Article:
In the episode of the mandrakes, when Leah reproached her sister for having robbed her of her husband (Gen. xxx. 14-15), Rachel's feelings were wounded, and she replied bitterly: "Jacob is not thy husband; he is mine. It was for my sake that he came here and served our father for so many years. Had I not revealed to thee our signs, he would never have become thy husband" (Midr. Agadah to Gen. xxx. 15). The affair of the mandrakes is generally represented by the Rabbis as unfavorable to Rachel; and it was due to her mode of obtaining them (comp. Gen. l.c.) that she was not buried in the cave of Machpelah by the side of her husband (Gen. R. lxxii. 2). God remembered Rachel on Rosh ha-Shanah (Ber. 29a; R. H. 11a), and it was particularly her self-abnegation at the time of her sister's marriage which gained for her the divine clemency (Gen. R. lxxiii. 2; Midr. Agadah to Gen. xxx. 22).
Rachel's words at the birth of Joseph, "The Lord shall add to me another son" (Gen. xxx. 24), show that she was a prophetess. She knew that Jacob was to have only twelve sons, and, Joseph being the eleventh son, she prayed for only one son more (Tan., Wayeẓe, 20). According to Gen. R. (lxxii. 6), this prayer of Rachel caused Leah's seventh child, which at the time of conception was a son, to be transformed into a daughter; otherwise Rachel would have been the mother of only one son (comp., however, Ber. 60a, and Targ. pseudo-Jonathan to Gen. xxx. 21).
The Rabbis differ as to the reason why Rachel stole her father's teraphim. Some consider that she did so in order to conceal Jacob's flight; others, that her object was to turn her father from idolatry (Pirḳe R. El. xxxvi.; Gen. R. lxxiv. 4; "Sefer ha-Yashar," section "Wayeẓe," p. 47a).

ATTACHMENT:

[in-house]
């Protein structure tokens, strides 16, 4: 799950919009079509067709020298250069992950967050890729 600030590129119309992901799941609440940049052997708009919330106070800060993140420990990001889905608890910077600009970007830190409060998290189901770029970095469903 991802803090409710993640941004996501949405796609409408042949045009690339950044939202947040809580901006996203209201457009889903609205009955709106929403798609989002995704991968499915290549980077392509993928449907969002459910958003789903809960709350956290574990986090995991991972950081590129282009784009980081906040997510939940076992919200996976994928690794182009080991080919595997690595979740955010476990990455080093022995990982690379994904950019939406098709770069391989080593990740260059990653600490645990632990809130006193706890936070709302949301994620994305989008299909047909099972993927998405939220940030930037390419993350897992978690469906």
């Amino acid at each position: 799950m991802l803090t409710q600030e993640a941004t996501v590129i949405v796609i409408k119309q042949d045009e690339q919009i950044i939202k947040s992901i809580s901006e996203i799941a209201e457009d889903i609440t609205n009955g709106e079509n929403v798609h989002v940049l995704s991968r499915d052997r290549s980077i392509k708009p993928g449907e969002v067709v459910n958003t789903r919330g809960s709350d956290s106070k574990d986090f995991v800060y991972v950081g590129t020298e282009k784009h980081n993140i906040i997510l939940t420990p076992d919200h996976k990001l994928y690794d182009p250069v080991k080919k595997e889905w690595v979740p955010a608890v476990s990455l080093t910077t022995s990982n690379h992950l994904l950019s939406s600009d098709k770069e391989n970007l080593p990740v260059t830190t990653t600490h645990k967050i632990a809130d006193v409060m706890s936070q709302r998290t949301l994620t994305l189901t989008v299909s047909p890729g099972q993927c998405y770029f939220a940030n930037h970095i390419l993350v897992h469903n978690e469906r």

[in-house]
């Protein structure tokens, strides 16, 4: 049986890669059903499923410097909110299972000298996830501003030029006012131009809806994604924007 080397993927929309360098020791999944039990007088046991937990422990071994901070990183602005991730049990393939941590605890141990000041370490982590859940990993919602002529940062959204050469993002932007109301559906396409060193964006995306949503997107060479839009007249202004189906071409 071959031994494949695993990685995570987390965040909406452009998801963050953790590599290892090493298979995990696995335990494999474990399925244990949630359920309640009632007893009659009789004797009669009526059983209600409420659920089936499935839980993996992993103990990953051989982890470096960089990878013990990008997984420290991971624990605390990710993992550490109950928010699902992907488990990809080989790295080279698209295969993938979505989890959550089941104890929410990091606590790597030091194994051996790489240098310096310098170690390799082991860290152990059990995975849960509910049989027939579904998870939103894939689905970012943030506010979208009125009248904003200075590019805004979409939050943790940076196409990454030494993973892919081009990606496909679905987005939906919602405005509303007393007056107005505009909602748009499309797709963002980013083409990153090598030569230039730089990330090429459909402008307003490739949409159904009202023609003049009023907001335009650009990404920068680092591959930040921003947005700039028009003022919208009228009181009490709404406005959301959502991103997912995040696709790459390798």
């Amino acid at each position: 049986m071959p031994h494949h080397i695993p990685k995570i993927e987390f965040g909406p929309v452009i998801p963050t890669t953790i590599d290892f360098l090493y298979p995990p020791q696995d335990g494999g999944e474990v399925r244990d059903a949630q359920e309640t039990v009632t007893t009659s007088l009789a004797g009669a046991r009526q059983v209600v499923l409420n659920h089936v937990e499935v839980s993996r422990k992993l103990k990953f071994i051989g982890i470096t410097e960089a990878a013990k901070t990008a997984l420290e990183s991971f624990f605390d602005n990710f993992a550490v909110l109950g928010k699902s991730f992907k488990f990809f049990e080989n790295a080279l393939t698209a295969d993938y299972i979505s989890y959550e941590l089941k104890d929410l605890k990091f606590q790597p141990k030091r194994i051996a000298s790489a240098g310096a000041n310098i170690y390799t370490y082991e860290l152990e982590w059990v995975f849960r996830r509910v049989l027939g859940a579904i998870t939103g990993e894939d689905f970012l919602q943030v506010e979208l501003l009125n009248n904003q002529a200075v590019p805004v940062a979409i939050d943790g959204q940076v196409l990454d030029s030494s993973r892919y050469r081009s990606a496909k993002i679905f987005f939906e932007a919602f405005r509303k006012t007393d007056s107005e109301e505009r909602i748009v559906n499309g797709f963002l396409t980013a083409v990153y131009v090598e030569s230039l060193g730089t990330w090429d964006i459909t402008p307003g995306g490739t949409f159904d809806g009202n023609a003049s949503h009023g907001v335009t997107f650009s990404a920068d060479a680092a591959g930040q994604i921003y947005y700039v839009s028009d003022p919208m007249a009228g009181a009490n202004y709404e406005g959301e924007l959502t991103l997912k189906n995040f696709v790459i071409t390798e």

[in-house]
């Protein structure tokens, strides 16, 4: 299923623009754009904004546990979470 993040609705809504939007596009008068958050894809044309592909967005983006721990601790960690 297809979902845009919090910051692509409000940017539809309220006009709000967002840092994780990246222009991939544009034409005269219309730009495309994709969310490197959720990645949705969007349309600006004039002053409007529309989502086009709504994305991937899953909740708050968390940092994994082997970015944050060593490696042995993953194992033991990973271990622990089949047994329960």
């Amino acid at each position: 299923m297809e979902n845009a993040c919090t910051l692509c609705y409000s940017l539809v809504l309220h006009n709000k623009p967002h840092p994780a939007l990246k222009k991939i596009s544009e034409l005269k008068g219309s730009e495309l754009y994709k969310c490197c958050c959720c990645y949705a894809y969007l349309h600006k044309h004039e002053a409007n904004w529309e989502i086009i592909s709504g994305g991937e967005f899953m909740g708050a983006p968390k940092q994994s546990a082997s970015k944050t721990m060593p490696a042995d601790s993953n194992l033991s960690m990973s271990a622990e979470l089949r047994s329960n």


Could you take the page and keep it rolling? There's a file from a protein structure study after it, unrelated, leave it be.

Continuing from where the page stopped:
As Rachel's death occurred fifteen years after her marriage, she must have died at the age of thirty-six (Seder 'Olam Rabbah l.c.; Midr. Tadshe, in Epstein, "Mi-Ḳadmoniyyot ha-Yehudim," Supplement, p. xxi., where the number 37 must be corrected to 36). The "Sefer ha-Yashar" (section "Wayishlaḥ," p. 56b), however, gives her age at the time of her death as forty-five. Rachel's early decease was due, according to the general opinion of the Rabbis, to Jacob's involuntary curse uttered when Laban was searching for the teraphim, "With whomsoever thou findest thy gods, let him not live" (Gen. xxxi. 32), he not knowing that Rachel had taken the images. R. Judan's opinion, however, was that Rachel died before Leah because, although she was the younger sister, she spoke before Leah when they were addressed by their husband (ib. xxxi. 14; Midr. Agadat Bereshit li. 3; Pirḳe R. El. l.c.; Gen. R. lxxiv. 3, 6).
Rachel's death was so deeply felt by Jacob that he considered it the greatest of all his sorrows (Ruth R. i. 3). He buried her on the road to Ephrath because he foresaw that the Israelites, when driven into captivity along that road, would need her intercession with God in their behalf (Midr. Agadah toGen. xxxv. 19; Gen. R. lxxxii. 11). Jer. xxxi. 15 (see
Rachel was one of the four Jewish matriarchs, all of whom were prophetesses (Ber. 60a), and who are often referred to in the liturgy, Rachel being mentioned before Leah. As the four different plants with which the Jews were commanded to celebrate the Feast of Tabernacles (Lev. xxiii. 40) are considered by the Rabbis to symbolize the four matriarchs, Rachel, who died the youngest, they consider symbolized by the willows of the brook, which fade sooner than any other plant (Lev. R. xxx. 10).